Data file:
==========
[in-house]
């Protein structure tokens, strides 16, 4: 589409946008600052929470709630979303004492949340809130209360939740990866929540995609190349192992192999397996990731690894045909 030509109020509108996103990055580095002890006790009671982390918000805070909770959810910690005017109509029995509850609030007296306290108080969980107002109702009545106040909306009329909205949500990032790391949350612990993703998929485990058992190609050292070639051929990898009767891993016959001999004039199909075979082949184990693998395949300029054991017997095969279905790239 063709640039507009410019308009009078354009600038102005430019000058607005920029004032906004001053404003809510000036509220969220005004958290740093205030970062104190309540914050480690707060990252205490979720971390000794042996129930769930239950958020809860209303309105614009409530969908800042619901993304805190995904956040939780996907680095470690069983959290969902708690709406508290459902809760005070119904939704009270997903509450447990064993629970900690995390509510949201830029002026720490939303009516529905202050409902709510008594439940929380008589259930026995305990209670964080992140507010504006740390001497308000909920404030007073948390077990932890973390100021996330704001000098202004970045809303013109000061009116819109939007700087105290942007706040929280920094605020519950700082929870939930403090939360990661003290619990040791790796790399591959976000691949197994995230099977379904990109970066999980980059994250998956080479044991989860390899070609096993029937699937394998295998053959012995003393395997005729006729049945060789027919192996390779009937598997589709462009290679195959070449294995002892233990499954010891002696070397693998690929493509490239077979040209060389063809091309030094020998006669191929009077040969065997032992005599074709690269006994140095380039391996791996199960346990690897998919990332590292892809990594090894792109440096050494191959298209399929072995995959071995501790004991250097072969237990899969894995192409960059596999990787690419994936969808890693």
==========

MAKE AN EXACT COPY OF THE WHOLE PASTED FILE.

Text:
[in-house]
């Protein structure tokens, strides 16, 4: 589409946008600052929470709630979303004492949340809130209360939740990866929540995609190349192992192999397996990731690894045909 030509109020509108996103990055580095002890006790009671982390918000805070909770959810910690005017109509029995509850609030007296306290108080969980107002109702009545106040909306009329909205949500990032790391949350612990993703998929485990058992190609050292070639051929990898009767891993016959001999004039199909075979082949184990693998395949300029054991017997095969279905790239 063709640039507009410019308009009078354009600038102005430019000058607005920029004032906004001053404003809510000036509220969220005004958290740093205030970062104190309540914050480690707060990252205490979720971390000794042996129930769930239950958020809860209303309105614009409530969908800042619901993304805190995904956040939780996907680095470690069983959290969902708690709406508290459902809760005070119904939704009270997903509450447990064993629970900690995390509510949201830029002026720490939303009516529905202050409902709510008594439940929380008589259930026995305990209670964080992140507010504006740390001497308000909920404030007073948390077990932890973390100021996330704001000098202004970045809303013109000061009116819109939007700087105290942007706040929280920094605020519950700082929870939930403090939360990661003290619990040791790796790399591959976000691949197994995230099977379904990109970066999980980059994250998956080479044991989860390899070609096993029937699937394998295998053959012995003393395997005729006729049945060789027919192996390779009937598997589709462009290679195959070449294995002892233990499954010891002696070397693998690929493509490239077979040209060389063809091309030094020998006669191929009077040969065997032992005599074709690269006994140095380039391996791996199960346990690897998919990332590292892809990594090894792109440096050494191959298209399929072995995959071995501790004991250097072969237990899969894995192409960059596999990787690419994936969808890693």